Strangers in Paradise XXV represents the pinnacle of storytelling in the comics medium, and issue #9 is an absolute gem. No other creator working in comics today has single-handedly forged a more complex yet interconnected world for his emotionally rich and superbly complicated characters than Terry Moore.
Integrating all his previous series (Strangers in Paradise, Echo, Rachel Rising, and Motor Girl) with his characteristic charm, Moore varies the pace in SiP XXV from issue to issue (and frequently within issues as well) to keep readers delightfully off-balance and provide a tangible element of suspense even for dialogue-driven action-light issues like #9.
In this issue Lilith has arrived, and although Katchoo has no intention of believing that this is the Lilith, she is certainly unnerved. As the characters move indoors to discuss the papyrus that Katchoo has just delivered, Katchoo delays entering the house and looks out at the snow-covered field and the birds that gathered in Lilith’s wake. It’s a moment that Moore lets develop using an entire page—with four panels on the wordless page, we join Katchoo’s feeling of dread, confusion, unease, and her hesitation to learn more than perhaps she wants to know.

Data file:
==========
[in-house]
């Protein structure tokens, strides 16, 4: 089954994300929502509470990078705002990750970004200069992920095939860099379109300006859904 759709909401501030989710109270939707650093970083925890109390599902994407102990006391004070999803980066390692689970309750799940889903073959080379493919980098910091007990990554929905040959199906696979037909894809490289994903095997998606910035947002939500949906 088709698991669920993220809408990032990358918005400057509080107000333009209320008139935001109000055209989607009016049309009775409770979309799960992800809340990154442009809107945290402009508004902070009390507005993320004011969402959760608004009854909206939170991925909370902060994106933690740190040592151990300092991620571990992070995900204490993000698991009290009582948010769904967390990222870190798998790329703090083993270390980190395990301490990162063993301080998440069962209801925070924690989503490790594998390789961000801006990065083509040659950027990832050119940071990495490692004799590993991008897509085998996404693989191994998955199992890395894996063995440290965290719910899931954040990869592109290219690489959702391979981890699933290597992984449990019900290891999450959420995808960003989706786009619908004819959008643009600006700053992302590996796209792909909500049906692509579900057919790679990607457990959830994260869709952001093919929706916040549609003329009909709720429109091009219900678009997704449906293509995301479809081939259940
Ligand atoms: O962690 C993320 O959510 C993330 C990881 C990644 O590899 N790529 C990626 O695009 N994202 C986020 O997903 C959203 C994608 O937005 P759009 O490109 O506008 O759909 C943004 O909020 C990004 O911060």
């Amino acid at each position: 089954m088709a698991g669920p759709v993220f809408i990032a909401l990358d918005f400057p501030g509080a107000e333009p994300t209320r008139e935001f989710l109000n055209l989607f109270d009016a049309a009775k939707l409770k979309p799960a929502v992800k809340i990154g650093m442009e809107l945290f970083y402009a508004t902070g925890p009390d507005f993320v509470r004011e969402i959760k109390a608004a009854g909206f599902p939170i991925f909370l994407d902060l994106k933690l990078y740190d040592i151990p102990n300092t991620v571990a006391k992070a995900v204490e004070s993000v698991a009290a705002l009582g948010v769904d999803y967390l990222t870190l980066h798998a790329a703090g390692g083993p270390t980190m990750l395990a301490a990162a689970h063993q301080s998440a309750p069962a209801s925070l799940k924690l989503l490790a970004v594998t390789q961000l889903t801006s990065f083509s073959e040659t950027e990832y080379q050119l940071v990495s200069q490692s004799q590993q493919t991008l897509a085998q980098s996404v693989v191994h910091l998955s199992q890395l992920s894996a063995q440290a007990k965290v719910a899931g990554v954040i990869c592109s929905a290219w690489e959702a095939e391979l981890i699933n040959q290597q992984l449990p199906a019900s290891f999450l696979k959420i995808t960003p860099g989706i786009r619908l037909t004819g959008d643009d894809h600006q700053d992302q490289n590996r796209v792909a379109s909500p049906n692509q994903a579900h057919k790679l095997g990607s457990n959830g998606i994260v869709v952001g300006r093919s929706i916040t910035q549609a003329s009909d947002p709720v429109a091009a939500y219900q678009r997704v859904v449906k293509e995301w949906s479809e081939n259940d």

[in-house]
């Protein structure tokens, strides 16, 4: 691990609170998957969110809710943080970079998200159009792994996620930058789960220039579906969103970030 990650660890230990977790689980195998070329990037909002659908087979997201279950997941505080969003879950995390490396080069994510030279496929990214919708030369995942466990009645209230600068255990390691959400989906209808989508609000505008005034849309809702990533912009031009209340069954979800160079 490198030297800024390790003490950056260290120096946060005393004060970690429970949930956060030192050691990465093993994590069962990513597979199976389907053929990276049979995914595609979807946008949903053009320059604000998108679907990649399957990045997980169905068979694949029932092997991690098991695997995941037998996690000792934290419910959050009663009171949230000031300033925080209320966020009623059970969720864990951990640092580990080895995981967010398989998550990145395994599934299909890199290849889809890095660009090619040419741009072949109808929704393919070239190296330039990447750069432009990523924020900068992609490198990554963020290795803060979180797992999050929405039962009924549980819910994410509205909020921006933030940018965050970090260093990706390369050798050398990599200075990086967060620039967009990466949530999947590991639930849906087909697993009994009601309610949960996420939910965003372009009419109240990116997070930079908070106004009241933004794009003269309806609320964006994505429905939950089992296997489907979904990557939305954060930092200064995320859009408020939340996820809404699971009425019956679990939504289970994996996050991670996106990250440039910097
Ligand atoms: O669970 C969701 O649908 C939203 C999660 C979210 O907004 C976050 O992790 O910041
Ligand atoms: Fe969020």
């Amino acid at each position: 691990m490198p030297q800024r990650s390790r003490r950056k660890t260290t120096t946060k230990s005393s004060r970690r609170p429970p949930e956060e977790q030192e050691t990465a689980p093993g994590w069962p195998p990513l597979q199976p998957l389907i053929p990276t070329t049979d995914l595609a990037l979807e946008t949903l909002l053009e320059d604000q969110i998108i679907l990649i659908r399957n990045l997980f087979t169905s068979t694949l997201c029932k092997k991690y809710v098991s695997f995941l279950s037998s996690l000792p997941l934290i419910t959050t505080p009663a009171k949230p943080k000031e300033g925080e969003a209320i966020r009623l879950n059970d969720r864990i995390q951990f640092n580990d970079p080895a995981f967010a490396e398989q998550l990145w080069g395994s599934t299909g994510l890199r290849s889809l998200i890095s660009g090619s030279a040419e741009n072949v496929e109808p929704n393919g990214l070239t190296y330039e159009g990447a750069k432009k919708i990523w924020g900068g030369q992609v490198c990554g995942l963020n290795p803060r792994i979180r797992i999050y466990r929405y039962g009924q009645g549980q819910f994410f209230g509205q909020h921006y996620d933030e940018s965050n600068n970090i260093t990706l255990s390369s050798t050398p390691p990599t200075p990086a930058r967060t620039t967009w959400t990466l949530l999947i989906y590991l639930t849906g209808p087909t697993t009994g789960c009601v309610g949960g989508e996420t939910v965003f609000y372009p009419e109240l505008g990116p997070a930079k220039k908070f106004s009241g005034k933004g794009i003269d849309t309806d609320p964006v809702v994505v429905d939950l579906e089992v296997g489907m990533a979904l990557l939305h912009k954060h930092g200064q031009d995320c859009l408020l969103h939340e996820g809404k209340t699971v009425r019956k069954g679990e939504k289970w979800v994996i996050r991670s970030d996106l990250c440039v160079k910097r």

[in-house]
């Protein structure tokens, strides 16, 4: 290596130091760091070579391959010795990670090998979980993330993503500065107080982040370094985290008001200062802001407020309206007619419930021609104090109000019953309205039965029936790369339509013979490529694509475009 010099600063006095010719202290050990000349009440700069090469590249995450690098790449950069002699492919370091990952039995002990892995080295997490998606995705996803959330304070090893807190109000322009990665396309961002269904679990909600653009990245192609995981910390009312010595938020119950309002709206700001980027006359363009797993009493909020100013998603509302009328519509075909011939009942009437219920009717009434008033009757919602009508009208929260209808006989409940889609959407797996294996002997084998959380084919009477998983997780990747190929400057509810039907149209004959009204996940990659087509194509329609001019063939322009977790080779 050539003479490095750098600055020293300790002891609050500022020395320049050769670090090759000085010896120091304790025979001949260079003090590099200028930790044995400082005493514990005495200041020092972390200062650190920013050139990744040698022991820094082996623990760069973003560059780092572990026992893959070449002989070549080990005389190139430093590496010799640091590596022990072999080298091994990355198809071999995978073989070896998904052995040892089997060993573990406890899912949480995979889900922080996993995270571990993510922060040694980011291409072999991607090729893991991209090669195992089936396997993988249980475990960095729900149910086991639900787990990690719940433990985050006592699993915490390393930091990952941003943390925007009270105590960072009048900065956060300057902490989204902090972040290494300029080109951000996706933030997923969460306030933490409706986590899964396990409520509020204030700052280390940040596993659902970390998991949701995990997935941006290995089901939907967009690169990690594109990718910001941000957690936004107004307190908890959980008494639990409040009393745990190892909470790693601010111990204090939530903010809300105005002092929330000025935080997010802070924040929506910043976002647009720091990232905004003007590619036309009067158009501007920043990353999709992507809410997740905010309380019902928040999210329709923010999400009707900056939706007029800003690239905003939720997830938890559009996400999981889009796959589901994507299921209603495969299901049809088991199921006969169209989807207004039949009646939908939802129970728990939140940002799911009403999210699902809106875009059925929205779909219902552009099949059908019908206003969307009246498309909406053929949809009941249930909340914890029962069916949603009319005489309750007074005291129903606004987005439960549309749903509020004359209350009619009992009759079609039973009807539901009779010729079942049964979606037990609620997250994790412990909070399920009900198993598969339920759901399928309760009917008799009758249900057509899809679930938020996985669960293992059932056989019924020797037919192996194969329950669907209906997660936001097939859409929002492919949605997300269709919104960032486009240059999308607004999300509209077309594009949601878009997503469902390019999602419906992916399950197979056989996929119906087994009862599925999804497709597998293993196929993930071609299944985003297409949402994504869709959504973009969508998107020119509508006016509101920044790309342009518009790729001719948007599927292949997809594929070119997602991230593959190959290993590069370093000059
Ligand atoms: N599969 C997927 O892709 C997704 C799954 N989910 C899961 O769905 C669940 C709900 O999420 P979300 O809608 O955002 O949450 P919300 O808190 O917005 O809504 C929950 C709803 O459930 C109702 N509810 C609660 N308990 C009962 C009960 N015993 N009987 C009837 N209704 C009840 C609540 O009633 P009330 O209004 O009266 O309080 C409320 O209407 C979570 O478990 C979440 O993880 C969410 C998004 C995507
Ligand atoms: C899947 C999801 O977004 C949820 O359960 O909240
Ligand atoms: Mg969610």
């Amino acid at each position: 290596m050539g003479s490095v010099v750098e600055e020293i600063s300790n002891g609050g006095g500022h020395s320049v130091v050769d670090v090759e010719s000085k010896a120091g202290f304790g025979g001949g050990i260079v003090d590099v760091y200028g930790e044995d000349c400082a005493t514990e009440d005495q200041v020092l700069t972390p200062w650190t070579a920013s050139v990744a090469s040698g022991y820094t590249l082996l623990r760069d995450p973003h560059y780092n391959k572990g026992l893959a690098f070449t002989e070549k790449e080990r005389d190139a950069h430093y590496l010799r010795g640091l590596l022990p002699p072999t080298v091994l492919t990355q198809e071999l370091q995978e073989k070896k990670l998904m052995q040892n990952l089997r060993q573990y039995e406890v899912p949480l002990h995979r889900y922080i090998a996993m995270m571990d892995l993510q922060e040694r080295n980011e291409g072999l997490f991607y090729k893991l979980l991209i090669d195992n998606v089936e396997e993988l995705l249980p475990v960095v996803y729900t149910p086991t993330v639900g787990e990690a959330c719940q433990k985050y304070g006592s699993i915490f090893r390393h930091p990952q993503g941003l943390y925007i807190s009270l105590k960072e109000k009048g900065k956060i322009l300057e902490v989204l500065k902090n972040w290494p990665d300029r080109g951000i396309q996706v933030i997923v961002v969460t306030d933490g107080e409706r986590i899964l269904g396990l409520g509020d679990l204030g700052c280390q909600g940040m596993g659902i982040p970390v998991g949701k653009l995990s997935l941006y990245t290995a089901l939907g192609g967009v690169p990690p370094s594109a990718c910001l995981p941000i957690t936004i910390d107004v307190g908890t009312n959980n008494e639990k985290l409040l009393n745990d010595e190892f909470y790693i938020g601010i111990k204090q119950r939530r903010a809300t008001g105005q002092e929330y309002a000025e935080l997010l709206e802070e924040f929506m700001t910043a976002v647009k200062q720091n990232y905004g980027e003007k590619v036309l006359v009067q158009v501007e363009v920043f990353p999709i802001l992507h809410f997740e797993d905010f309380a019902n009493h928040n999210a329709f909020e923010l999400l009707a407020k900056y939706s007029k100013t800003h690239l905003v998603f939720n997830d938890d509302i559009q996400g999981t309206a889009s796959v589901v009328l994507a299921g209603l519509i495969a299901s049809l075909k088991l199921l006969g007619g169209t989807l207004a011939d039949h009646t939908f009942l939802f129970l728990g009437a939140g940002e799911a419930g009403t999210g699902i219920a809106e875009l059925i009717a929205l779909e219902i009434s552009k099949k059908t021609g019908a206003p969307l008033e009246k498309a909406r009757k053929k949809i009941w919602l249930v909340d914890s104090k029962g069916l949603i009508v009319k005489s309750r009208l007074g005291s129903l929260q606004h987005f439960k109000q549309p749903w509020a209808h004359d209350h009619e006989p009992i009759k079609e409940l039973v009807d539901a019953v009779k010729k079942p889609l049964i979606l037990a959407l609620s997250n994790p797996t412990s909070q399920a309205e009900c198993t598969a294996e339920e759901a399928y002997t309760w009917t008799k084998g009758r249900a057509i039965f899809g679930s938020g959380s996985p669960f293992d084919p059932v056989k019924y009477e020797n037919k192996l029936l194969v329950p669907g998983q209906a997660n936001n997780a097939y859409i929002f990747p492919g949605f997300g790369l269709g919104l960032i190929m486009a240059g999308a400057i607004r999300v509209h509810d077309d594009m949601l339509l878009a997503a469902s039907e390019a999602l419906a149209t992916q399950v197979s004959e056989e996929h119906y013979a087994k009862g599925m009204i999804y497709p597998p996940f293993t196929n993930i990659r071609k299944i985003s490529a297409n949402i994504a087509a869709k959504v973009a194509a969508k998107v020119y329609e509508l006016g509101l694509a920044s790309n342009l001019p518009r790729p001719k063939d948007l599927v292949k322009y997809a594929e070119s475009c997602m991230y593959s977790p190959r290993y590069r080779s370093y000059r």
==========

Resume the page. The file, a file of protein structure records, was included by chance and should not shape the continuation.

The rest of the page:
Moore’s mastery of his characters is on full display when he allows them contemplative moments like this to question their choices and bemoan all that is beyond their control. Katchoo just wants to go home to Francine and the kids. Instead, she’s about to realize that rather than merely being a pawn in Stephanie’s game, she’s actually part of something so much bigger.
Moore’s economical black-and-white artwork is straightforward and expressive. But if you make the mistake of skimming through the panels, you’ll miss details vital to understanding the characters and the situations they bring to life. You’ll enjoy a Moore issue on the first reading, but you’ll understand what’s happening on the second reading. Enjoy the reading process, every panel is critical to the plot and Moore enjoys employing wordless panels that set a mood and challenge the readers to piece together important story elements.
And I have to mention the snow—no one draws snow in black and white like Moore. He’s conducting a clinic in presenting blowing, falling snow with chilling effect as we see a cloaked Lilith easily moving across the field as if in defiance of the weather. Perfect.
If you haven’t been reading Moore’s comics for the last 25 years, no problem, you can still enjoy this series. Moore provides enough background information each issue to make natural connections between the characters, and the plot is more than interesting enough to fascinate new (and longtime) readers.
Of course, if you’d like to catch up on all the other series, they are available in trades, and I highly recommend them, too.
Terry Moore (W/A) • Abstract Studios, $3.99
Review by Karen O’Brien
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